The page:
Profile Image for Melissa ♥ Dog/Wolf Lover ♥ Martin.
3,402 reviews9,536 followers
October 10, 2020
3.5 Stars

I love Guinevere and her knight, Sir Lancelot’s, relationship. They have such a strong friendship and I have to keep telling myself Lancelot is a woman as we all know Lancelot was a man. I think this made the friendship even stronger.

I have love/hate feeling about Guinevere and Author’s relationship. I love them both as people of course, but there are just ...things. I happen to like Mordred unless he does something bad in the next book.

I feel that Guinevere is slowly growing into herself in this book. We shall see where the next book takes us. I mean that ending!!!!

Oh, and that cover!!! Gah!! I need an art book full of all the beautiful book covers!!

*Thank you to Netgalley and Random House for a digital copy of this book

Happy Reading!
Mel 🖤🐶🐺🐾

BLOG: https://melissa413readsalot.blogspot....
Profile Image for megs_bookrack.
1,469 reviews9,358 followers
December 27, 2022
**3.5-stars rounded up**

The Camelot Betrayal is the second book in Kiersten White's Camelot Rising trilogy. Granted it had been a minute since I read the first book, The Guinevere Deception, so I was concerned about being completely lost when I picked this up.

Alas, I had nothing to fear. White is a seasoned author; she wouldn't let me down like that.

In this installment, Guinevere is still struggling to find her place in Camelot. She feels completely unmoored by the fact that she cannot remember who she actually is and where she truly came from.

Even though her relationships with Arthur and her new friends continue to grow stronger, there's still so much she needs to know. She has blanks she wants to fill in.

While she tries to remain focused on all that's going on around her, such as Arthur working to expand his kingdom, and Brangien pining for her lost love, Isolde, it's really difficult with these lost pieces of herself constantly looming over her.

When a young lady arrives in the kingdom, claiming to be Guinevere's true sister, her mere presence threatens everything Guinevere has been working towards in Camelot. Or does it?

I will be honest, I wasn't too sure about this one in the beginning. It started a little slow for me and the stakes didn't appear to be particularly high.

I did enjoy the character growth Guinevere was displaying and I also really enjoyed the subplot following Isolde and Brangien; give me a rescue mission any day.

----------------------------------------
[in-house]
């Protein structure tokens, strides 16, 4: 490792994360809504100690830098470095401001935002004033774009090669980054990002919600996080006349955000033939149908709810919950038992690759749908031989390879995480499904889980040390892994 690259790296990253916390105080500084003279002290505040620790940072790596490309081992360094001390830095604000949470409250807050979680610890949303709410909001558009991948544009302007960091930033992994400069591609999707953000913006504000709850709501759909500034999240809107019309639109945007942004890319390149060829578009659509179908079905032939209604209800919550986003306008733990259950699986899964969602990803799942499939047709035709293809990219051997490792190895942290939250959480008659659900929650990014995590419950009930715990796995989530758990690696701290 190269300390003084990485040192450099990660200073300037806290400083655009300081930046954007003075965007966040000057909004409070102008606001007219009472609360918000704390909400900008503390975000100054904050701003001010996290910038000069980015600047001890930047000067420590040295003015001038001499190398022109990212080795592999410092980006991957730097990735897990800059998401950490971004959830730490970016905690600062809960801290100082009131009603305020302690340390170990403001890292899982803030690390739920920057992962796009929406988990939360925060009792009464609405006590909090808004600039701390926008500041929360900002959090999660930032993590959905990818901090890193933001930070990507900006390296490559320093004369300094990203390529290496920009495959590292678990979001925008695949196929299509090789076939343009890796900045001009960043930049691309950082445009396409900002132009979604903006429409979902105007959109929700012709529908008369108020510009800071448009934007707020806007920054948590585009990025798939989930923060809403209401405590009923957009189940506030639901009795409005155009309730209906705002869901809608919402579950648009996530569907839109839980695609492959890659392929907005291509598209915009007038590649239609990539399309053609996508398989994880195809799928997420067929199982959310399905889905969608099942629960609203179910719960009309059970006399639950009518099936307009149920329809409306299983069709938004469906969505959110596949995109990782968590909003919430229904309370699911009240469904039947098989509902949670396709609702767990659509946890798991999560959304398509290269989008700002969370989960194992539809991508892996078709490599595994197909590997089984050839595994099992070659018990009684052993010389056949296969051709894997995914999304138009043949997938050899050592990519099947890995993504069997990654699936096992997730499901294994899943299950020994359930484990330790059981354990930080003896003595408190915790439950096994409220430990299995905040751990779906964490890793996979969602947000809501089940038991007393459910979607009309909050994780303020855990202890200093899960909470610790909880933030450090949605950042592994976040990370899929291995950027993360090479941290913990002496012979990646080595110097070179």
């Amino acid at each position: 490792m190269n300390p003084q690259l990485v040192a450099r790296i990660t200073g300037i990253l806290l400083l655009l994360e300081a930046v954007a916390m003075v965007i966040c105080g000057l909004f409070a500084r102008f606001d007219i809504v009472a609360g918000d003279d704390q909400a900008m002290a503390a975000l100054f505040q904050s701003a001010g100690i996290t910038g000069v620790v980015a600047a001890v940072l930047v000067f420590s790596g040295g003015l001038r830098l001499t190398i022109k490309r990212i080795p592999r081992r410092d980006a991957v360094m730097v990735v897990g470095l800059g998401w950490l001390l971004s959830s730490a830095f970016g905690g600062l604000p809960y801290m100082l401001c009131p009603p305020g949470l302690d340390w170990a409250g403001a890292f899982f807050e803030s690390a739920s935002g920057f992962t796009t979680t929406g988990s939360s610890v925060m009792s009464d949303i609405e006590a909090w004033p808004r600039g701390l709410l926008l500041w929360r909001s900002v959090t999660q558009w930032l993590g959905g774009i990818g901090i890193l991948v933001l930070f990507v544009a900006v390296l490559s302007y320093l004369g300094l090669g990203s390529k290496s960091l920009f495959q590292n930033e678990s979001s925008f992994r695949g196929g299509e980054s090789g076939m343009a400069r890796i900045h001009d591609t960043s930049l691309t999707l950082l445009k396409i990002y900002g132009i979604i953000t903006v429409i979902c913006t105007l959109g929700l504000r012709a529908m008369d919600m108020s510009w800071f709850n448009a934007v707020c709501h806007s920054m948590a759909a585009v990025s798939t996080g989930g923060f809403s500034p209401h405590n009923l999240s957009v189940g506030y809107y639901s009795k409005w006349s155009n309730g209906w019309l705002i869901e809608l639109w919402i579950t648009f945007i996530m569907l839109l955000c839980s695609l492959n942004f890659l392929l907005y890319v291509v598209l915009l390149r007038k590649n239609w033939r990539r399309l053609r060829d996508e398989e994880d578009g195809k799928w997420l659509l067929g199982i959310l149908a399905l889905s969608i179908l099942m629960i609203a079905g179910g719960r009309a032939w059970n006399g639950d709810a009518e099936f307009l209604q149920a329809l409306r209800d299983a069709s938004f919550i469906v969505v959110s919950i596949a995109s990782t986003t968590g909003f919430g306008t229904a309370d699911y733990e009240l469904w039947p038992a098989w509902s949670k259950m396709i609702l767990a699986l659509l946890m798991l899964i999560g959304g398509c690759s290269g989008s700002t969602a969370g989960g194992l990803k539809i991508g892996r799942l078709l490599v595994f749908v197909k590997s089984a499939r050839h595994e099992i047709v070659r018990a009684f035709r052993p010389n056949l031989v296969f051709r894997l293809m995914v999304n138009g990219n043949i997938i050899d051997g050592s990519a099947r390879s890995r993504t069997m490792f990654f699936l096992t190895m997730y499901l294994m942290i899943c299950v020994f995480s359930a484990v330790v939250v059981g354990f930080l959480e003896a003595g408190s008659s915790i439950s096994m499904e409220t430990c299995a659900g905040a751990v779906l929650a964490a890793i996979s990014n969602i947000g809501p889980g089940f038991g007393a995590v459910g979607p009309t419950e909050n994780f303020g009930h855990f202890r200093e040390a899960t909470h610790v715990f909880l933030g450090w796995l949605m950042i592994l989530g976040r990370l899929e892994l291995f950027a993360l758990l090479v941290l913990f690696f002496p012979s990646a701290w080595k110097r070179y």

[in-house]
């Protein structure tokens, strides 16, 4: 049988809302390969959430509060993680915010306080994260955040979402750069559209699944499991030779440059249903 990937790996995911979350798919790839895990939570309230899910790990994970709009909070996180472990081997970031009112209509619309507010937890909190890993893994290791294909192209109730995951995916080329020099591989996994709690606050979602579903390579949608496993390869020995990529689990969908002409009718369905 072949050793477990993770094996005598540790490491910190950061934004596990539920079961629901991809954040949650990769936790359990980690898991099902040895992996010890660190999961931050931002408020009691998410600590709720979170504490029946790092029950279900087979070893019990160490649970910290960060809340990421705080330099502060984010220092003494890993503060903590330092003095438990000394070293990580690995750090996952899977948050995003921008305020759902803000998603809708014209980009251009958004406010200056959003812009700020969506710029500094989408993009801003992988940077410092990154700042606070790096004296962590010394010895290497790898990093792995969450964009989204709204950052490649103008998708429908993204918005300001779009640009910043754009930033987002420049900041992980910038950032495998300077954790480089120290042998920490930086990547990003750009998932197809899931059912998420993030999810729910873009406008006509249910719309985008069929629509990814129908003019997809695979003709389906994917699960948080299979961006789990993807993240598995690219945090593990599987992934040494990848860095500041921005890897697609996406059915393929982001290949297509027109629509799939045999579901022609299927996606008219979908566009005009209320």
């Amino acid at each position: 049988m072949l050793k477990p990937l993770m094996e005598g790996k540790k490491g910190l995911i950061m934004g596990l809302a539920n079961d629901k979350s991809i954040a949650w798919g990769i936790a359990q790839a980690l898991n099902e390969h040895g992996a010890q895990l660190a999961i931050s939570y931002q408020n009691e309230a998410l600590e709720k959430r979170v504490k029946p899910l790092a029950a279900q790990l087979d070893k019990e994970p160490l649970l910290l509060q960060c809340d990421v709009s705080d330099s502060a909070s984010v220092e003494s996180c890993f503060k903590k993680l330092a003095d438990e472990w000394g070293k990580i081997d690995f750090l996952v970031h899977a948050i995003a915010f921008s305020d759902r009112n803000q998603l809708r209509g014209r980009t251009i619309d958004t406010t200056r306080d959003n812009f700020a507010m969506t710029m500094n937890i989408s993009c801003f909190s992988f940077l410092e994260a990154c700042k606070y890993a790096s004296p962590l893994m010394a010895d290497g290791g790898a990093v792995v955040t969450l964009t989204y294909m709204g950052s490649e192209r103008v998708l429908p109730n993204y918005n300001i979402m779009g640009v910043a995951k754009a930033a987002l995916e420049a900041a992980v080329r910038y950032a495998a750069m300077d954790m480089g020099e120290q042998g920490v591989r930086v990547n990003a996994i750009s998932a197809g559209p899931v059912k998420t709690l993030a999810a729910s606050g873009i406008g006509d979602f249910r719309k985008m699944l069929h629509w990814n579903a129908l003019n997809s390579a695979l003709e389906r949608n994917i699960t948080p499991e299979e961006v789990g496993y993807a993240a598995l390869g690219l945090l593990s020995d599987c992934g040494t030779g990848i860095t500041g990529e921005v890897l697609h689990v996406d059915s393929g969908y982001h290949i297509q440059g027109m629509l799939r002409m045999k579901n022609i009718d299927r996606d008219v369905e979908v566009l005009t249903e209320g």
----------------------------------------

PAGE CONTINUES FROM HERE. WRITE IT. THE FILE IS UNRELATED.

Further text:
The further the story went on, the more invested I became. In the end, White really brought it around. There were many interesting reveals and now I am itching to get my hands on the final book.

There's a showdown coming to Camelot and I want to be front and center for it!

Profile Image for ✨ Helena ✨.
365 reviews959 followers
December 8, 2022
I received this complimentary ARC from the publisher, in exchange for an honest review.


I LOVED THIS!!! This was such an improvement over the previous book and that’s taking into consideration that I really enjoyed that one, too! 💙

Guinevere still remains unsure of who she is and what her place is and who she can trust. She’s full of questions, yet surrounded by people who don’t seem to have any of the answers that she seeks. I, personally, really enjoyed her character growth in this book, as well as the development of her inter-personal relationships. My favourite one in particular is the bond that she has with her knight, Sir Lancelot. They’re my favourite pairing in this series and it’s not even romantic. It’s just such a pure bond of friendship and loyalty and I love it SO MUCH.

In terms of the romance...Guinevere has absolutely no chemistry with King Arthur...like AT ALL. So, I’m definitely team Mordred, who actually wants the best for her and is constantly in her thoughts. Arthur treats Guinevere more like a convenience. She rules when he’s unavailable; she’s there when he needs someone to confide in. There doesn’t seem to be any actual feelings involved, which makes it difficult for me to root for them as a couple. You can see the passion with Mordred, but mere comfort and warmth with Arthur. I’m definitely hoping for a Guinevere + Mordred endgame and I’ve decided that their ship name is MORVERE. (Yes, I’m always rooting for the bad boys ahahah 😂)

So, now I’m left counting down the days to the finale! I’m incredibly excited to see how everything will go down and I’m so happy that Kiersten has done justice to Arthurian mythology. This is just yet another reason why she’s one of my favourite authors! 😉
Profile Image for aly ☆彡 (sick).
346 reviews964 followers
December 30, 2021
(This review may contain spoiler from the first book)

1) Plot:
[sigh] So, okay this book felt more like a filler as I didn't see any major things happening aside from introducing us to more new characters. There was still too much mystery but too little explanation until far later on.

Other events that happened are likewise rushed and irrelevant to the plot. Still and all, I get why it has to be done just so the finale wouldn't seem abrupt. Plus, most of my remarks about what I found lacking in the first book were mostly delivered here; like Brangien and Isolde's backstory and a bit of Lancelot's background. So you can say, I am somewhat satisfied.